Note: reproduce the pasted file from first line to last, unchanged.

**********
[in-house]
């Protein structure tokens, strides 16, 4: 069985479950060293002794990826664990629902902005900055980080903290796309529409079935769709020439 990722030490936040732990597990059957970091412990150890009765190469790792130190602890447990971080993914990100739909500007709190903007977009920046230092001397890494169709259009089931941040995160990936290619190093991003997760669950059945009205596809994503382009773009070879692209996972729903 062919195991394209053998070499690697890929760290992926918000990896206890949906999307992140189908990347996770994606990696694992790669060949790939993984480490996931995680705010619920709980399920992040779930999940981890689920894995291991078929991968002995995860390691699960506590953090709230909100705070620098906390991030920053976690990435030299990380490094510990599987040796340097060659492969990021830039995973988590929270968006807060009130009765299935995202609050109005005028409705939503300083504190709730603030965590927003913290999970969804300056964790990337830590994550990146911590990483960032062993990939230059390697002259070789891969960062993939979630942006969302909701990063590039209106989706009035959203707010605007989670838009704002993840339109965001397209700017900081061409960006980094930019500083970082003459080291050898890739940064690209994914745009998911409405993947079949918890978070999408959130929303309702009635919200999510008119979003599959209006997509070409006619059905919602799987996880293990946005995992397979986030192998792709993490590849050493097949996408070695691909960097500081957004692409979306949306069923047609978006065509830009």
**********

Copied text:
[in-house]
């Protein structure tokens, strides 16, 4: 069985479950060293002794990826664990629902902005900055980080903290796309529409079935769709020439 990722030490936040732990597990059957970091412990150890009765190469790792130190602890447990971080993914990100739909500007709190903007977009920046230092001397890494169709259009089931941040995160990936290619190093991003997760669950059945009205596809994503382009773009070879692209996972729903 062919195991394209053998070499690697890929760290992926918000990896206890949906999307992140189908990347996770994606990696694992790669060949790939993984480490996931995680705010619920709980399920992040779930999940981890689920894995291991078929991968002995995860390691699960506590953090709230909100705070620098906390991030920053976690990435030299990380490094510990599987040796340097060659492969990021830039995973988590929270968006807060009130009765299935995202609050109005005028409705939503300083504190709730603030965590927003913290999970969804300056964790990337830590994550990146911590990483960032062993990939230059390697002259070789891969960062993939979630942006969302909701990063590039209106989706009035959203707010605007989670838009704002993840339109965001397209700017900081061409960006980094930019500083970082003459080291050898890739940064690209994914745009998911409405993947079949918890978070999408959130929303309702009635919200999510008119979003599959209006997509070409006619059905919602799987996880293990946005995992397979986030192998792709993490590849050493097949996408070695691909960097500081957004692409979306949306069923047609978006065509830009």